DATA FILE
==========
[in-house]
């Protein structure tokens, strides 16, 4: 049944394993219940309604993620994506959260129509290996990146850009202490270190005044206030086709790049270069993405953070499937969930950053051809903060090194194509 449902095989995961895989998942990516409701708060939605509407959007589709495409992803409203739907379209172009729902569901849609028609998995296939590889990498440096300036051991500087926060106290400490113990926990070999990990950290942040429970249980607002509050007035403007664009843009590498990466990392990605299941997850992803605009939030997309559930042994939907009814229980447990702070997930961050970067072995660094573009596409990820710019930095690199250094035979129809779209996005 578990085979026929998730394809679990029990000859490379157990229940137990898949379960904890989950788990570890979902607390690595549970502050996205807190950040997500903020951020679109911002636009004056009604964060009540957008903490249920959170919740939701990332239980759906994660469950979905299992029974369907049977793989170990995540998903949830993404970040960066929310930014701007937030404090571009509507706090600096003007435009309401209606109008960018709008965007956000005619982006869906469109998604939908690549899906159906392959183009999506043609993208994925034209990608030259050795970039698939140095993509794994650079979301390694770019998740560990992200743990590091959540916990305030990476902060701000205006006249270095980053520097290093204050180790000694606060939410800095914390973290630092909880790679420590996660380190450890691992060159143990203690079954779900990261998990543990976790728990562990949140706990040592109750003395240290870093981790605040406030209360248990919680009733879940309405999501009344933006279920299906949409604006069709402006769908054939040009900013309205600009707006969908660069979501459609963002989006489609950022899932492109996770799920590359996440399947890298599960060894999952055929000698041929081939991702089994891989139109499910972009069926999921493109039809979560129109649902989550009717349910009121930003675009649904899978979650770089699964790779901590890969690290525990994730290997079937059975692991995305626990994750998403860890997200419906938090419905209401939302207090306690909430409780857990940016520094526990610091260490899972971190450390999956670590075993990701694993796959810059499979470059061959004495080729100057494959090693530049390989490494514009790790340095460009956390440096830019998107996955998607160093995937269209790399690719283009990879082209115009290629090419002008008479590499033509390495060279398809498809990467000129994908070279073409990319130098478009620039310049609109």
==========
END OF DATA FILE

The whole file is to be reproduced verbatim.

[in-house]
């Protein structure tokens, strides 16, 4: 049944394993219940309604993620994506959260129509290996990146850009202490270190005044206030086709790049270069993405953070499937969930950053051809903060090194194509 449902095989995961895989998942990516409701708060939605509407959007589709495409992803409203739907379209172009729902569901849609028609998995296939590889990498440096300036051991500087926060106290400490113990926990070999990990950290942040429970249980607002509050007035403007664009843009590498990466990392990605299941997850992803605009939030997309559930042994939907009814229980447990702070997930961050970067072995660094573009596409990820710019930095690199250094035979129809779209996005 578990085979026929998730394809679990029990000859490379157990229940137990898949379960904890989950788990570890979902607390690595549970502050996205807190950040997500903020951020679109911002636009004056009604964060009540957008903490249920959170919740939701990332239980759906994660469950979905299992029974369907049977793989170990995540998903949830993404970040960066929310930014701007937030404090571009509507706090600096003007435009309401209606109008960018709008965007956000005619982006869906469109998604939908690549899906159906392959183009999506043609993208994925034209990608030259050795970039698939140095993509794994650079979301390694770019998740560990992200743990590091959540916990305030990476902060701000205006006249270095980053520097290093204050180790000694606060939410800095914390973290630092909880790679420590996660380190450890691992060159143990203690079954779900990261998990543990976790728990562990949140706990040592109750003395240290870093981790605040406030209360248990919680009733879940309405999501009344933006279920299906949409604006069709402006769908054939040009900013309205600009707006969908660069979501459609963002989006489609950022899932492109996770799920590359996440399947890298599960060894999952055929000698041929081939991702089994891989139109499910972009069926999921493109039809979560129109649902989550009717349910009121930003675009649904899978979650770089699964790779901590890969690290525990994730290997079937059975692991995305626990994750998403860890997200419906938090419905209401939302207090306690909430409780857990940016520094526990610091260490899972971190450390999956670590075993990701694993796959810059499979470059061959004495080729100057494959090693530049390989490494514009790790340095460009956390440096830019998107996955998607160093995937269209790399690719283009990879082209115009290629090419002008008479590499033509390495060279398809498809990467000129994908070279073409990319130098478009620039310049609109």